Barbed Wire Iconography and Aesthetic Activism: The Borderlands, Mexican Immigration, and Chicana/o Art
Chicana/o cultural art production exploded in the 1960s as part of the political upheaval commonly known as the Chicano Movement. This art movement, therefore, has its roots deeply entrenched in revolutionary articulations and as a response to social, economic, educational, and political concerns of the Mexican American population, which viewed itself as marginalized and occupying a second-class citizen status in U.S. society. One area of particular emphasis in Chicana/o contestatory art has been the subject of immigration. In this study I center my attention on Chicana/o art and the use of barbed-wire iconography within its creative space and posit that it is inscribed as a semiotic sign specifi cally designed to encode concepts of dehumanization, oppression, racism, pain, brutality, exclusivity, and suffering as they relate to Mexican transnational migratory movements. I explore the use of barbed wire in the works of such visual artists as Rupert García, Malaquías Montoya, Manuel Unzueta, Consuelo Jiménez Underwood, Adriana Yadira Gallego, and Daniel Márquez. Furthermore, my analysis makes use of the theoretical paradigm I have developed and titled “aesthetic activism” or the use of art, that is, the beautiful, for social transformation-specifi cally in the quest for social justice.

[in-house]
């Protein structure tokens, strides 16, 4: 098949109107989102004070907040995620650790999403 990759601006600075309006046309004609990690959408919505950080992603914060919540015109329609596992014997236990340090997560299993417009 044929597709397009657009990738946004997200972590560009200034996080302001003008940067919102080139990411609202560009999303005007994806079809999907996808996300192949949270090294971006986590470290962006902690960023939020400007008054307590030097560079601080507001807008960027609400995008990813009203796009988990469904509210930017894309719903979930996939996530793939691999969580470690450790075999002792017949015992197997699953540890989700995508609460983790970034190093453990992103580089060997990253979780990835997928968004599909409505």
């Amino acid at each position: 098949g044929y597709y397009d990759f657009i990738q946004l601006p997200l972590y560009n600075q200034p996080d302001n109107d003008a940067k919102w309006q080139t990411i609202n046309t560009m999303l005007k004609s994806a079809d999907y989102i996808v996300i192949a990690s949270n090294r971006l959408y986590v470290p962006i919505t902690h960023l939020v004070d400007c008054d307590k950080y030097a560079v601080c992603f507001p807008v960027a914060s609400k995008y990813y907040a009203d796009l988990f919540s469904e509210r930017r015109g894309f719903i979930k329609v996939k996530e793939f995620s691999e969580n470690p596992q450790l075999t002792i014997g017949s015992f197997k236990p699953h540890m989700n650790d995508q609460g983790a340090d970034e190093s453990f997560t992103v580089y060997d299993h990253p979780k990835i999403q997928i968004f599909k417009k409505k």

BARBED WIRE: A HISTORICAL OVERVIEW